Technip saves time with SonardyneEquipment & Technology // October 12, 2012
Technip has completed 21 jumper metrology operations using Lodestar GyroCompatts from Sonardyne International Ltd.
Using the latest Wideband Long BaseLine (LBL) acoustic positioning hardware by optimising its technique, Technip was able to complete each metrology operation in an average of 13 hours, with one such operation conducted in only 8 hours.
Subsea metrology requires accurate, precise and robust acoustic measurements so that a spool or jumper can be successfully fabricated and installed.
For a low-risk, multi-functional and cost-effective solution to the project, Sonardyne recommended Lodestar GyroCompatts, integrating the features of the company’s most advance LBL transponder with a Lodestar Attitude and Heading Reference System (AHRS) in a single ROV-deployable subsea housing.
This integration provides high update rate wireless attitude, heading, heave, surge, sway, pressure, sound velocity (SV) and acoustic positioning of any subsea object.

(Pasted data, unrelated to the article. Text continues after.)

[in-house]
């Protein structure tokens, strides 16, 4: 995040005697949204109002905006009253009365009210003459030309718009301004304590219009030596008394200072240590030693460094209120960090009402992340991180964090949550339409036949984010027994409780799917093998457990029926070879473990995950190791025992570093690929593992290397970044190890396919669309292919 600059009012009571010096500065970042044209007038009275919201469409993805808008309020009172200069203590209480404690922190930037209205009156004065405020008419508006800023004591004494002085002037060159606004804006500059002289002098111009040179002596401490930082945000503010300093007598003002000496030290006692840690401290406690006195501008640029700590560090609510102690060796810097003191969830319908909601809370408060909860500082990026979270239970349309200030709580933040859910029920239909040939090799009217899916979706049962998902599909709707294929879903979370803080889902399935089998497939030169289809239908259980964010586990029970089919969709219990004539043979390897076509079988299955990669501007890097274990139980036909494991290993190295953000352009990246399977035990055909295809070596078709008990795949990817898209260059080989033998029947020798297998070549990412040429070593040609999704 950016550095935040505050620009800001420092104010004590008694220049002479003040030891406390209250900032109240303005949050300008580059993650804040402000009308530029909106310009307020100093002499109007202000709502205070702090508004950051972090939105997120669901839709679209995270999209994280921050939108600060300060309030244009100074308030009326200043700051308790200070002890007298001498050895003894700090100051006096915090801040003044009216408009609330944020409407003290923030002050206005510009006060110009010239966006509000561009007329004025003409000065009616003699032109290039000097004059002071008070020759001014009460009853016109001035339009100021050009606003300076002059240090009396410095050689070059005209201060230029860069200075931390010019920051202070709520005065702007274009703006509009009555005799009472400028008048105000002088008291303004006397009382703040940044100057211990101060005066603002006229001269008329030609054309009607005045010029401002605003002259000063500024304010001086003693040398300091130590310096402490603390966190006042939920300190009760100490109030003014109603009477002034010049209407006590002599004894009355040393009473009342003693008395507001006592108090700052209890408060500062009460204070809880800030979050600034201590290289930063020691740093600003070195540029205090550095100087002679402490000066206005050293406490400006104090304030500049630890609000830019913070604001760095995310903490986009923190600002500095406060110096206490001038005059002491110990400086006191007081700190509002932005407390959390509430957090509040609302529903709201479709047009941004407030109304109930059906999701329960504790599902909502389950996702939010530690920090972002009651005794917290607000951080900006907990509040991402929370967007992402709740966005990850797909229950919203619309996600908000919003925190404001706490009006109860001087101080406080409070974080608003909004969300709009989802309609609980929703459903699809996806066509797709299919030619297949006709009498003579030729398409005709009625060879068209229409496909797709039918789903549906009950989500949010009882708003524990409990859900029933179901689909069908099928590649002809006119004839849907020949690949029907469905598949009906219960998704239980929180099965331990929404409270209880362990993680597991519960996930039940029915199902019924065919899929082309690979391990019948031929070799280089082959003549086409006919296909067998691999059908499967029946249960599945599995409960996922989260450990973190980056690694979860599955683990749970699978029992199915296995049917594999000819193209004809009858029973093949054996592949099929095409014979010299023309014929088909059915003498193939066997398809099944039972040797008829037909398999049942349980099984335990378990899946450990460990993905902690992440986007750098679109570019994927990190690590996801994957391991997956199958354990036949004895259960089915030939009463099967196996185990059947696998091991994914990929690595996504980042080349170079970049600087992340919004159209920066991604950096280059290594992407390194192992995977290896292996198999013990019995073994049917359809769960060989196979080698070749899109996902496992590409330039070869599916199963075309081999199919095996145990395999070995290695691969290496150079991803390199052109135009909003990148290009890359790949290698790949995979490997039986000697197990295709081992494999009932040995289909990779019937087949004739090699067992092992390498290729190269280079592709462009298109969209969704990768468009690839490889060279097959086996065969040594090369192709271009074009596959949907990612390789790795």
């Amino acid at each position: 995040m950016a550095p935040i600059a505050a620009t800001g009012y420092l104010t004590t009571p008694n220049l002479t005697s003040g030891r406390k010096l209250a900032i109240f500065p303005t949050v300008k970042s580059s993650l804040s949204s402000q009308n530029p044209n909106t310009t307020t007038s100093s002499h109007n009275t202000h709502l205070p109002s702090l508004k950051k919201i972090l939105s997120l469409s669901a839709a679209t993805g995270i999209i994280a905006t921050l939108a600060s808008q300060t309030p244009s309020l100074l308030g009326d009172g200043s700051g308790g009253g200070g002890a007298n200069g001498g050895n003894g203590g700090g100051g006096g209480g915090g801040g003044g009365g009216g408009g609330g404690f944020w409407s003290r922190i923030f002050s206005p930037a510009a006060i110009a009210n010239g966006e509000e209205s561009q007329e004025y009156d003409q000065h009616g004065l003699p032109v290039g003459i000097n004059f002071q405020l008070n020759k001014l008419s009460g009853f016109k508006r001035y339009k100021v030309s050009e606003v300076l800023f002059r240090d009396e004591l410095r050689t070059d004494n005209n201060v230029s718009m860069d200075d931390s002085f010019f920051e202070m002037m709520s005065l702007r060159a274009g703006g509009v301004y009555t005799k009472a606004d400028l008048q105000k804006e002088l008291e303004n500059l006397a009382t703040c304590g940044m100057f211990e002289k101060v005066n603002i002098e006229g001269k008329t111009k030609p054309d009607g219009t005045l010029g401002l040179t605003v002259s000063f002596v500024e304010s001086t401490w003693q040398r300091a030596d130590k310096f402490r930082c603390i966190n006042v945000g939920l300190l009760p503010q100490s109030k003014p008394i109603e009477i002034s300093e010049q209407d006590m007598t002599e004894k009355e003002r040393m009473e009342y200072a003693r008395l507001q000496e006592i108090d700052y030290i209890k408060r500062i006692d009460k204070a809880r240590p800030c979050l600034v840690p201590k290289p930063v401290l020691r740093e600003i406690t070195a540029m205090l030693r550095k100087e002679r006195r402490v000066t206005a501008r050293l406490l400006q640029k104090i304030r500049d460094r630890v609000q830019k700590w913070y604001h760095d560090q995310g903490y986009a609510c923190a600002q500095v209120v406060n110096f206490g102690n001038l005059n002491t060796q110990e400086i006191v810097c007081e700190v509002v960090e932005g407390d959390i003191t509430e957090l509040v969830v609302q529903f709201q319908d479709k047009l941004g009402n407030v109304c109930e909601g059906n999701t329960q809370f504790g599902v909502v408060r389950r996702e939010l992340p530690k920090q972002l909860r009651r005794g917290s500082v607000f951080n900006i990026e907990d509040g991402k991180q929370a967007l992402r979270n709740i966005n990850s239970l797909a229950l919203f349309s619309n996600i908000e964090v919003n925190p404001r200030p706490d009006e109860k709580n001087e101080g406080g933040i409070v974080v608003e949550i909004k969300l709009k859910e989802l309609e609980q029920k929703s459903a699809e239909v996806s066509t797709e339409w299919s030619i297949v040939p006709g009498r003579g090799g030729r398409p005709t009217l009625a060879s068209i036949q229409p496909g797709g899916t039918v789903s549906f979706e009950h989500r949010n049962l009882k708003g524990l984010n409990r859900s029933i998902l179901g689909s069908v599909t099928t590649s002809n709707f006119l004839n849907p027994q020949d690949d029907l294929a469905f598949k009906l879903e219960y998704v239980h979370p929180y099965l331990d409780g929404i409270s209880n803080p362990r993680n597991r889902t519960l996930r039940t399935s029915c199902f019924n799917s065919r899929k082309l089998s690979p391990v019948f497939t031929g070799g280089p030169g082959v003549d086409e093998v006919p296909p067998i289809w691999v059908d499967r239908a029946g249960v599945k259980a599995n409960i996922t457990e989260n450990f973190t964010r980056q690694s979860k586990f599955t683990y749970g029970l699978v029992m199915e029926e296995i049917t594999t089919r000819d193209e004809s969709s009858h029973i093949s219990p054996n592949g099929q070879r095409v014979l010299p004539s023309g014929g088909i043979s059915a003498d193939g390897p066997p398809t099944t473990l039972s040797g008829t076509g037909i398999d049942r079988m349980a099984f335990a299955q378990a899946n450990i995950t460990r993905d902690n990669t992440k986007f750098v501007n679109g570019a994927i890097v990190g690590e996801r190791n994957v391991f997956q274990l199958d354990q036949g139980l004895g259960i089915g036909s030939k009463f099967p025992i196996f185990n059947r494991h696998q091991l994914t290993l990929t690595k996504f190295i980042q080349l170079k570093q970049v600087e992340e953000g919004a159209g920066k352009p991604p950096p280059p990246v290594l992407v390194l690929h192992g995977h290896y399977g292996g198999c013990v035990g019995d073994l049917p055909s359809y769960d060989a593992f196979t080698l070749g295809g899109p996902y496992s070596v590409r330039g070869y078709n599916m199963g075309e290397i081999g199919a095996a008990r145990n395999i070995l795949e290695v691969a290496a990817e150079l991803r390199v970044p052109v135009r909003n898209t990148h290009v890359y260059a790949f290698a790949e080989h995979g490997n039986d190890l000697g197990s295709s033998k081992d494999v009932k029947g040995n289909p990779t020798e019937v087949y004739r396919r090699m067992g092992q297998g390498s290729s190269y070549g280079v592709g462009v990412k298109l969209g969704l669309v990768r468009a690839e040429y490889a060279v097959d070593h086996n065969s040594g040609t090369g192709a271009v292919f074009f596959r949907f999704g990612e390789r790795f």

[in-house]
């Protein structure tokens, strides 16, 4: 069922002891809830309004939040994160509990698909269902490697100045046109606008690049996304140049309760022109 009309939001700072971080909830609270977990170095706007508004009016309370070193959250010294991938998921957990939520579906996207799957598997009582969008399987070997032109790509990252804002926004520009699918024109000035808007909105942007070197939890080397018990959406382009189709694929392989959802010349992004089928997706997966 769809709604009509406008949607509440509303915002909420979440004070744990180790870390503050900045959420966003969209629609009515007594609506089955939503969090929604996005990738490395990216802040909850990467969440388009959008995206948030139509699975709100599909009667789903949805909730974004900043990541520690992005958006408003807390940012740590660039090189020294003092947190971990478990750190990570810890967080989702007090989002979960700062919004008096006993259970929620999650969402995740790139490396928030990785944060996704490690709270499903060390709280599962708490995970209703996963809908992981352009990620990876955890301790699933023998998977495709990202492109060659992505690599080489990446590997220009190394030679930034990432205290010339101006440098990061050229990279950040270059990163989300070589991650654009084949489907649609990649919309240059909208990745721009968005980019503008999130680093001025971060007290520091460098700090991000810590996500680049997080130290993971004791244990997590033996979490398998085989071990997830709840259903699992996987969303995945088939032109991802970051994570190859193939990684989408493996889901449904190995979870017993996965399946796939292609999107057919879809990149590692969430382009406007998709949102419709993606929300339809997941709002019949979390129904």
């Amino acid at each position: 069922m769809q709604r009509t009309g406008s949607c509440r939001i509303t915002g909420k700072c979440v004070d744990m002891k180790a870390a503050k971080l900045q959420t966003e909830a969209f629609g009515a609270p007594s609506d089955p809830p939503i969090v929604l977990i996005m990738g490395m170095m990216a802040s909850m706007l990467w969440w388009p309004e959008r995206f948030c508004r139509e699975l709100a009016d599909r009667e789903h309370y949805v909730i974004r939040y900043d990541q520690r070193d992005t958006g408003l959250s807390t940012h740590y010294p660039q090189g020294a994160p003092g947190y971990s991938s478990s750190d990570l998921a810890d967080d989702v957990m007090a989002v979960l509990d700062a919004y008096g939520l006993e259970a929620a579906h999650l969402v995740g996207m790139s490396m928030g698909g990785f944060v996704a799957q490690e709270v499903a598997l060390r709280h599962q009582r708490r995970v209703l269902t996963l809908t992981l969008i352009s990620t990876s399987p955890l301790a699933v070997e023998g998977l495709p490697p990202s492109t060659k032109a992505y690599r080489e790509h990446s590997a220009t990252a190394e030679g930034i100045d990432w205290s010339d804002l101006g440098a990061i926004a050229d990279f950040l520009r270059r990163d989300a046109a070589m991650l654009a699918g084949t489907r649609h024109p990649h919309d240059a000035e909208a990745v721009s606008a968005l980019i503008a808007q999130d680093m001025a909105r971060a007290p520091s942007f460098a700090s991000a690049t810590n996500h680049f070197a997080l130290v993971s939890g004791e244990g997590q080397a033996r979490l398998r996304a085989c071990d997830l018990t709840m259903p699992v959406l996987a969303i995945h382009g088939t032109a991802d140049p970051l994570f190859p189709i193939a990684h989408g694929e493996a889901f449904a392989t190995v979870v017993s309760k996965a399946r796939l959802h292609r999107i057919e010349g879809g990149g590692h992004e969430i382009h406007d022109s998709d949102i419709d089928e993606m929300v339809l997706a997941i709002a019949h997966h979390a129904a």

Edd Moller, Sonardyne’s Survey Support Group Manager explained: “One of the main challenges of acoustic metrology is to ensure that the measured wideband acoustic range can be translated accurately down from the transponder to the hub level.
"This is traditionally done using inclinometer Compatts which is then QC’d by rotating the Compatts in the hubs to determine misclosure in both the stab to hub mating and also inclinometer and alignment errors. Thus the main purpose of this project was to simultaneously use a GyroCompatt in each hub with precision stabs and receptacles.
"Acoustic ranges could then be made whilst rotating the GyroCompatts and then using the attitude data recorded by the GyroCompatt, the projections of the hub position could be deduced. This meant Technip could compare the calculated Hub-to-Hub distances during the different rotations in order to justify removing the requirement for this alignment QC procedure altogether.”
“The results showed that the difference between the rotational alignments from the first four metrologies gave a maximum horizontal Hub-to-Hub distance error of 15mm.
"The overall average error was only 6mm which was well within the Sonardyne position measurement quoted accuracy of 50mm and the required metrology accuracy of 75mm,” said Vincent Latron, Project Surveyor at Technip.
“We have certainly seen the benefits to using GyroCompatts and Sonardyne Wideband in this metrology project. We’ve had good accuracy with our baseline measurements and the integration of all the sensors has reduced offset errors measurement, all with reduced ROV manipulation.
"The Wideband technology has also minimised the risks of multipath and was a significant factor in the reduction of the amount of baseline calibration required.”